Three in four children have potential electrical fire hazard in bedroom

Wed 3 Aug, 2016

Research carried out by the charity Electrical Safety First shows that many tech savvy children are leaving themselves open to serious dangers in their bedrooms.

In a recent survey, just over half of all children admitted that they had left their phone, laptop or tablet charging on their bed. About a third were guilty of leaving their phones charging under their pillow overnight, and just over a quarter had bought or used a cheap unbranded charger.

Charging appliances on beds – which this research reveals is a common occurrence – leaves families open to a real risk of fire. If a device, such as a phone or a tablet, is left surrounded by bedding or under a pillow, there is nowhere for the generated heat to dissipate and it will to become hotter and hotter.

The heat caused by the device, combined with flammable materials, has the potential to cause fire and put property or even lives in danger. Even if the device is manufactured to the correct safety standards, it can still become very dangerous, very quickly, if not charged on a table or similar appropriate environment.

Electrical Safety First's Emma Apter said: “The research shows that unwittingly, many parents and children are taking big risks with their safety. Technology has advanced at a rapid pace over the last 20 years and children’s bedrooms now contain more sophisticated technology than ever before.

"Many parents are unaware of the electrical dangers in their children’s bedrooms and how one person’s bad habits could put the whole family at risk. We’d like parents to understand the risks and lead by example.”

Electrical Safety First found that children have on average 10 electrical items in their bedroom, ranging from fairy lights and hair straighteners to phone chargers and tablets. This is almost 25 per cent more than the number of electrical items that their parents’ generation had in their bedroom when growing up.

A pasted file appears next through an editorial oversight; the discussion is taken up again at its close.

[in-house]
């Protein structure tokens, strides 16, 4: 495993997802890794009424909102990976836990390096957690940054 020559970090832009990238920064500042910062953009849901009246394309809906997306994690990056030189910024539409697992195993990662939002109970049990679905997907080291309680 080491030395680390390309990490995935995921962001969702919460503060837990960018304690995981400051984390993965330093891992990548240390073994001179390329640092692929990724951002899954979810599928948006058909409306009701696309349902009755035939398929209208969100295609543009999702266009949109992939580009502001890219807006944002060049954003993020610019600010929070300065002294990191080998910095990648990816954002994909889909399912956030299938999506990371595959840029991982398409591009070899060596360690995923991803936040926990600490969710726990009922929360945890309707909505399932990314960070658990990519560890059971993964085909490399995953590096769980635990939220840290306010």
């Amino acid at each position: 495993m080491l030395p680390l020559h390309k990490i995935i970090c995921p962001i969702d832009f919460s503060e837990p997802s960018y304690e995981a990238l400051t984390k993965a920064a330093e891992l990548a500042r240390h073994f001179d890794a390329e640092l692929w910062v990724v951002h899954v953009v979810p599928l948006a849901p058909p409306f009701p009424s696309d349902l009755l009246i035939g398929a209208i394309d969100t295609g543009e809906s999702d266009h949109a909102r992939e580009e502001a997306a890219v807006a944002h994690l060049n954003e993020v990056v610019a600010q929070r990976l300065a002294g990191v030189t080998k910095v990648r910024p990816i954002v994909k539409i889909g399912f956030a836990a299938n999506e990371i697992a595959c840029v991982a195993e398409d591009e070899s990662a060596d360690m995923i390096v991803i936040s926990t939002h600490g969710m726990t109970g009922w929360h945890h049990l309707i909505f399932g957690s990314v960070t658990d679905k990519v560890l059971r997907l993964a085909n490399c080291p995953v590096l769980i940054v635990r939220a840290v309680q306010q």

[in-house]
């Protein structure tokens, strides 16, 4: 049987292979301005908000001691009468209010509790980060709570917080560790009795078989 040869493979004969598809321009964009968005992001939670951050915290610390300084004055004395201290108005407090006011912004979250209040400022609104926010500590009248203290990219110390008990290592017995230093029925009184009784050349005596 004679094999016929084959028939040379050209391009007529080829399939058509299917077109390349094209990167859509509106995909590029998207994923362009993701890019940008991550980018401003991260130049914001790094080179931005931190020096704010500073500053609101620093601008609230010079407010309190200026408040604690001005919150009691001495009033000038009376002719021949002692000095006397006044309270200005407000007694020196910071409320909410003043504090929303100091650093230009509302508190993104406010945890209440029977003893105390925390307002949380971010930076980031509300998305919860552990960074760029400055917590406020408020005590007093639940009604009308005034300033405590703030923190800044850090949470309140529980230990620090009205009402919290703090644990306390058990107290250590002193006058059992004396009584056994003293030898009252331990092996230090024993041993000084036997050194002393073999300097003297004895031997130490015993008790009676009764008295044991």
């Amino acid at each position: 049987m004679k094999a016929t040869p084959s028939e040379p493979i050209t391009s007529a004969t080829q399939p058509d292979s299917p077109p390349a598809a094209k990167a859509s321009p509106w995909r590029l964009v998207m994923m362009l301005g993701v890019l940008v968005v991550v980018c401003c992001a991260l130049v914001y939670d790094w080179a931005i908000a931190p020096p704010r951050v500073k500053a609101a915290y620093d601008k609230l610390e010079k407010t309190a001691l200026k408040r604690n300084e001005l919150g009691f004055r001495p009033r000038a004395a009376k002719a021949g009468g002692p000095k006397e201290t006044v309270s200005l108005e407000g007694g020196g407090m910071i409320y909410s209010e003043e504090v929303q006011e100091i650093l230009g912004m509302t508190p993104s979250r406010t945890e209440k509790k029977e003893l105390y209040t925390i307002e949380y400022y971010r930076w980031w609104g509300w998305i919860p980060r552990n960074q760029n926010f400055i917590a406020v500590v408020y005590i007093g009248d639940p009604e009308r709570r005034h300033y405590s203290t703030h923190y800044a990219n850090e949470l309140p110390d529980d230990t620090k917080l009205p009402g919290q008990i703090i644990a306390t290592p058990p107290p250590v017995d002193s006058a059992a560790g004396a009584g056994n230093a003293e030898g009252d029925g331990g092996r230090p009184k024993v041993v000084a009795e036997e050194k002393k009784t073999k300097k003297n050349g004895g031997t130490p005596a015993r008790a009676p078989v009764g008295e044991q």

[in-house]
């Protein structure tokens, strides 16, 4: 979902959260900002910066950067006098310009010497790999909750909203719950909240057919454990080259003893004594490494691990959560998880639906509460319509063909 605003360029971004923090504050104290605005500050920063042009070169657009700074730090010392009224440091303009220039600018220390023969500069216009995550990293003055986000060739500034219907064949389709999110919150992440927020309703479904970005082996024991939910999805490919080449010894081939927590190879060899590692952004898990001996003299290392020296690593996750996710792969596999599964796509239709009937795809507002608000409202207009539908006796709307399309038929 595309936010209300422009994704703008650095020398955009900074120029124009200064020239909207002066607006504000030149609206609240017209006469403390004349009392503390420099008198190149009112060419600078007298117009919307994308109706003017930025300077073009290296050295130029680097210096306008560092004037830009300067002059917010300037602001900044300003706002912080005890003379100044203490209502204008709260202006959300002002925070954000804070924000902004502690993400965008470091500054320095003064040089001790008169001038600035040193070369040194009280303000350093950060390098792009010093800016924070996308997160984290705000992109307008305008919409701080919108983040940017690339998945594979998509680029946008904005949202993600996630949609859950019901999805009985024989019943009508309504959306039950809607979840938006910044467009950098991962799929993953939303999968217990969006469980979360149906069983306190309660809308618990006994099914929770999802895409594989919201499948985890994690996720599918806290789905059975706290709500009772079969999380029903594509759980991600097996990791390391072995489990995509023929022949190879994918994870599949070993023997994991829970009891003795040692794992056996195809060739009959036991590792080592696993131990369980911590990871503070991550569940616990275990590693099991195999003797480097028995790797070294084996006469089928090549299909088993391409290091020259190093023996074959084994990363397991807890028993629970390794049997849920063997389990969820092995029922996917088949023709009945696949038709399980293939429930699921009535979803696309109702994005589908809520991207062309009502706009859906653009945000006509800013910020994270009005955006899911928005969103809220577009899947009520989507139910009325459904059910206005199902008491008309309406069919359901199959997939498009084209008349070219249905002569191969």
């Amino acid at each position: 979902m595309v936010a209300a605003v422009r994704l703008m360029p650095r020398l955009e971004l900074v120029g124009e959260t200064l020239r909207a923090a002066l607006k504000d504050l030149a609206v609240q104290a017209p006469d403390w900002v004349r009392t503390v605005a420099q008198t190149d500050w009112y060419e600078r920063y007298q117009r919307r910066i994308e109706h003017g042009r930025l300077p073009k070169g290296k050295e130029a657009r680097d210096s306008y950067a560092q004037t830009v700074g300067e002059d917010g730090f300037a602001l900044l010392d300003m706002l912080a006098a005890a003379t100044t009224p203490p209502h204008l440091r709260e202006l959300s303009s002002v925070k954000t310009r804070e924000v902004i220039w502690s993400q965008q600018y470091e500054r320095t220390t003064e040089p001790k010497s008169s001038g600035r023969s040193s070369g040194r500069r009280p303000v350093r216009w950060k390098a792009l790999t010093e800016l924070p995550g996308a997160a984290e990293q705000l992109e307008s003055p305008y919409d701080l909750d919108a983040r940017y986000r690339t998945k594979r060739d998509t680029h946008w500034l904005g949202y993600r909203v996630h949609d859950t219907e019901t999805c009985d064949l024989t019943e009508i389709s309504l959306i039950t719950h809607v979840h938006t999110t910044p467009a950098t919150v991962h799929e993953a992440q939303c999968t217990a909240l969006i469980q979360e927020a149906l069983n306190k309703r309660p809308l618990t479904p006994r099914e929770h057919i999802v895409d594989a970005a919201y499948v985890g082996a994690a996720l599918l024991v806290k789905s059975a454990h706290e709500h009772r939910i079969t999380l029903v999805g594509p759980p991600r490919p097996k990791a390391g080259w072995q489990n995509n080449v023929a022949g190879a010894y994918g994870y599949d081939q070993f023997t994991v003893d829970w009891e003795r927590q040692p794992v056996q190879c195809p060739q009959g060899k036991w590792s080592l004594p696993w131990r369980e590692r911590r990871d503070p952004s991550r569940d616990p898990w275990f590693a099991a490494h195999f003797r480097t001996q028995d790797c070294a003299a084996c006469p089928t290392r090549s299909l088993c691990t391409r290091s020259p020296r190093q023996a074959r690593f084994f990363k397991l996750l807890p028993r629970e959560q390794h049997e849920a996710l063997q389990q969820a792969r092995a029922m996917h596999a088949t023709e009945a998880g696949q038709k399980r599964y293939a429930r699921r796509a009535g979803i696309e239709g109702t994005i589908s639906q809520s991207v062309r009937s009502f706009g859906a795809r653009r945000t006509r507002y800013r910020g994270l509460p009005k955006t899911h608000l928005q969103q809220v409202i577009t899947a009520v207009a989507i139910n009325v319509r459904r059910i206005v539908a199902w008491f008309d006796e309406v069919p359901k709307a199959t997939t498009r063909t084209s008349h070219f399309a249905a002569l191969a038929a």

The number of electronic items in children’s and teens’ rooms, combined with an increasing number of counterfeit or substandard electrical products on the market, means children today are exposed to many more electrical safety risks compared to their parents’ generation.

The research also shows that more than five out of six children (84 per cent) have downloaded or plan to download Pokemon Go – the so-called must-have app for the summer. As the game quickly drains device batteries, chargers will be playing an even bigger part in family life.

Worryingly, the findings show that parents are even more likely than their children to take risks with electrics, with 84 per cent of parents admitting taking risks compared to 79 per cent of children.

Electrical Safety First has produced a short video to highlight the dangers of charging an electrical device on a bed. For advice about how to keep you and your family safe in the home, visit

Top tips for charging safely in children’s bedrooms, from Buckinghashire Fire & Rescue Service and Electrical Safety First

  • DON’T charge phones, tablets or any electrical device on your bed, under a pillow or anywhere the device might overheat. Charge on a hard surface such as a desk or table. Avoid charging devices unattended or overnight.
  • DON’T use or let children use fake or unbranded chargers. Many of these chargers do not satisfy UK safety regulations and can cause serious electric shock, injury or fire.
  • DON’T overload electric plug sockets. If you’re not sure if your socket is overloaded you can check on this calculator.
  • DON’T put drinks or other liquids on or near electric appliances. After bathing or showering, children should be fully dry before using an electrical device. Water and electricity are a lethal combination.
  • DO make sure that children keep their rooms tidy and dust free. Clothes left on electrical devices such as games consoles can cause vents to be blocked and the device to overheat and catch fire.
  • DO get everyone in your family into the habit of switching off electric games, computers, TVs and other electric appliances before you go to bed.
  • DO check plugs, sockets and cables regularly for signs of damage or scorching.
  • DO make sure children understand how to use electricity and electric appliances responsibly and safely.


Survey details: All research results unless otherwise stated are from Censuswide. Total sample sizes were 1,002 children aged 10-18 and 1,002 parents of children aged 10-18. Fieldwork took place from 24 June to 29 June 2016, and 20 July. Surveys were conducted across the United Kingdom and the results have been weighted to the profile of all adults.